Before we even get into it, I’m excited to share some news: I’m hosting a book club! This month, in partnership with Chirp🐤 audiobooks, we’ll be reading The Menopause Manifesto by Dr. Jen Gunter. First time Chirp users can grab this title for free with the code PAHLA5.
Okay, actually, the code works for *any* title, but when you click this link, it’ll take you straight to the audiobook and the code will already be applied like magic: https://bit.ly/PahlaBChirp
I’ll be sharing more details about the book club throughout the month, but in the meantime, go grab your copy, and happy listening🎧!
Today’s episode of the Fitness Matters podcast is a little messy☔, but that’s how life works sometimes, right?
We’re chatting about GRIEF, and that means I’m going to be both crying *and* laughing (sometimes even at the same time)! Please note that this episode isn’t meant to be a substitute for grief counseling – which I whole-heartedly recommend – but rather, an up-close-and-personal look at *my* grief journey and the things I’ve learned along the way, including:
💛 HOW to tell the difference between helpful and unhelpful thoughts
💛 WHAT HAPPENS when you resist your feelings
💛 WHY we want to “feel through” sadness, and
💛 “Days of Our Lives” (yep, the soap opera🙂)
You might not be ready for this one, and that’s okay. But if you are? Click the play button now, and let’s GO🤗.
(Don’t wanna listen? Download the transcript here)
Find this episode on YouTube (video below) or on iTunes, SoundCloud, Stitcher, Spotify, and Google Play.
Can’t see the video? Click here to watch it on YouTube: https://youtu.be/S_9ujjvcCGY
Ep. 003: GRIEF
The Widowed Mom podcast with Krista St-Germain
Ep. 098: Food REGRET and SHAME
Ep. 024: The Big “BUT”
Join the Get Your GOAL Coaching + Accountability Facebook group:
Please SHARE this podcast with anyone in your life who wants to change and grow when facing grief. 💛
GRIEF, Revisited (Full Transcript)
You’re listening to the Fitness Matters podcast with Pahla B, and this is episode number 209, “Grief Revisited.”
Welcome to the Fitness Matters podcast where every week, we talk about the fitness matters that matter to you. I’m Pahla B, YouTuber, certified life and weight loss coach, soon to be author and your best middle-aged fitness friend. Are you ready to talk about the fitness mindset that matters to you? Me too. Let’s go!
Hello, hello, my friends. I’m just going to take a nice big, deep breath here. This is not going to be a fun podcast, although let me just start off with all of the warnings. I’m definitely going to laugh as I do because I always laugh. There’s a good chance I might cry, I don’t know. I haven’t done the podcast yet, so I have no idea if I’m going to.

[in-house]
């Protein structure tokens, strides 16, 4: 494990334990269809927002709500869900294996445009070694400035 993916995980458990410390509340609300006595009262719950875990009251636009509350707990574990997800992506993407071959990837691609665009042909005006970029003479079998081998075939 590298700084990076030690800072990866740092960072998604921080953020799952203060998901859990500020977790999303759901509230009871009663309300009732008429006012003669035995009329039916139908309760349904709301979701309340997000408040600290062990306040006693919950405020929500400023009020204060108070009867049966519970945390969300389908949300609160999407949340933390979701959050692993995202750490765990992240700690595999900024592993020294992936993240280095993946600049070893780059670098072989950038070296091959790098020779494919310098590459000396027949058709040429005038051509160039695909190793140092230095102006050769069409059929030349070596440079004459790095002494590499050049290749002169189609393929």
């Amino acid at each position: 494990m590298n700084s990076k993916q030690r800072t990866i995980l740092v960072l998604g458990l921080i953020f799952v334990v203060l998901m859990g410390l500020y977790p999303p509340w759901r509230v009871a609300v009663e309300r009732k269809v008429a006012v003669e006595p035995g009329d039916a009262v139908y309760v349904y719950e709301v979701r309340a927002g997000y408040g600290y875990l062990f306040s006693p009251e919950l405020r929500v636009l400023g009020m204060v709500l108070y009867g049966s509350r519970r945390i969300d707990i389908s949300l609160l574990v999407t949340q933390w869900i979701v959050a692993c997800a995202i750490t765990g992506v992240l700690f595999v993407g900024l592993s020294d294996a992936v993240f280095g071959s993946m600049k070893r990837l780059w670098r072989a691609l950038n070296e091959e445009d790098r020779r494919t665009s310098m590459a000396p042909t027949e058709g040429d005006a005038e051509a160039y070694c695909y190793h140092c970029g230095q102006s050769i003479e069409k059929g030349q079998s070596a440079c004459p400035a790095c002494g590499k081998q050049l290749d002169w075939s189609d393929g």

I want you to know several things. Number one, I’m not a grief counselor. I’m not a psychiatrist, a psychologist, or anybody with any kind of special knowledge about the grief process. I am a certified life coach, and I am a grieving sister. What I’m sharing with you is personal experience and not meant to be anything other than helpful if it’s helpful and not helpful if it’s not.
Today’s episode is probably not for you if you are newly bereaved. First of all, I am sorry about your loss. I know that lots of you click on every episode, just kind of no matter what and some of you click on really specific episodes for really specific help in specific areas. This one, with its title being Grief, still might not be exactly right for you. The reason it’s Grief Revisited is because I have an older episode (Ep. 003 Grief https://www.youtube.com/watch?v=y47dKEG0fdY&t=5s) where honestly, even then, I was already two years into my grief journey. And now, I’m very nearly four years in. This is not necessarily going to be where you are and what you need to hear today.
I’m going to recommend – highly recommend – a podcast that has helped me immensely from another life coach school coach called Krista St-Germain. Her podcast is called The Widowed Mom Podcast. And it’s really specifically, I mean, as the name implies, it’s really specifically for women who have lost their husbands or she actually refers to women who have lost their people, which I think is a very nice and inclusive way of saying it. And honestly, it helps me feel included because I did not lose my husband. I lost my sister.
I find her messages to be universal about grief, but she really specifically talks about raising children without a partner and things like that. It’s an incredibly helpful podcast. It completely normalizes grief in a way that I didn’t even know I needed until I started listening, and I highly recommend it. She has lots of great resources and lots of great podcasts that are for every part of the grief journey. There are definitely episodes that are more for newly bereaved and those that are more for people who have gone through some of the process and are really thinking about growing and changing.
And what today is going to be about, honestly, is the growing and changing part. This is why I don’t think it’s for you if you are newly bereaved. I’m intending this to be a rather like almost theoretical conversation about grief in terms of dissecting what it feels like. And honestly, it’s a larger conversation about thought work in general. It just so happens that the thought work that I am going to be modeling for you is my own about grief.